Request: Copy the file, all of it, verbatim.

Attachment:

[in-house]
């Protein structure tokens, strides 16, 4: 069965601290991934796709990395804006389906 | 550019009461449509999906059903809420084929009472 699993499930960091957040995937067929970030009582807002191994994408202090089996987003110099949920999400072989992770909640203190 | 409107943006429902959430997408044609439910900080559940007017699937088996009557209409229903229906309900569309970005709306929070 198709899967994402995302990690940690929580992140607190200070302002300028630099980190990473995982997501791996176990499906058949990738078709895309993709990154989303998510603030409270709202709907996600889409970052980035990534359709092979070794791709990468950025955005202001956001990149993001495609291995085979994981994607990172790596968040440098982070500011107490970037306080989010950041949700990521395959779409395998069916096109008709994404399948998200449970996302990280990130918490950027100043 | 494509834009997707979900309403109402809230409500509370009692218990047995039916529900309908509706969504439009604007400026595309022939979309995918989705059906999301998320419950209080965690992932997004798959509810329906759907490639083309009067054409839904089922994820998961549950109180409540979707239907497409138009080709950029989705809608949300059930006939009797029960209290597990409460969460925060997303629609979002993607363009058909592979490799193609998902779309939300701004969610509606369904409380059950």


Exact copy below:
[in-house]
């Protein structure tokens, strides 16, 4: 069965601290991934796709990395804006389906 | 550019009461449509999906059903809420084929009472 699993499930960091957040995937067929970030009582807002191994994408202090089996987003110099949920999400072989992770909640203190 | 409107943006429902959430997408044609439910900080559940007017699937088996009557209409229903229906309900569309970005709306929070 198709899967994402995302990690940690929580992140607190200070302002300028630099980190990473995982997501791996176990499906058949990738078709895309993709990154989303998510603030409270709202709907996600889409970052980035990534359709092979070794791709990468950025955005202001956001990149993001495609291995085979994981994607990172790596968040440098982070500011107490970037306080989010950041949700990521395959779409395998069916096109008709994404399948998200449970996302990280990130918490950027100043 | 494509834009997707979900309403109402809230409500509370009692218990047995039916529900309908509706969504439009604007400026595309022939979309995918989705059906999301998320419950209080965690992932997004798959509810329906759907490639083309009067054409839904089922994820998961549950109180409540979707239907497409138009080709950029989705809608949300059930006939009797029960209290597990409460969460925060997303629609979002993607363009058909592979490799193609998902779309939300701004969610509606369904409380059950």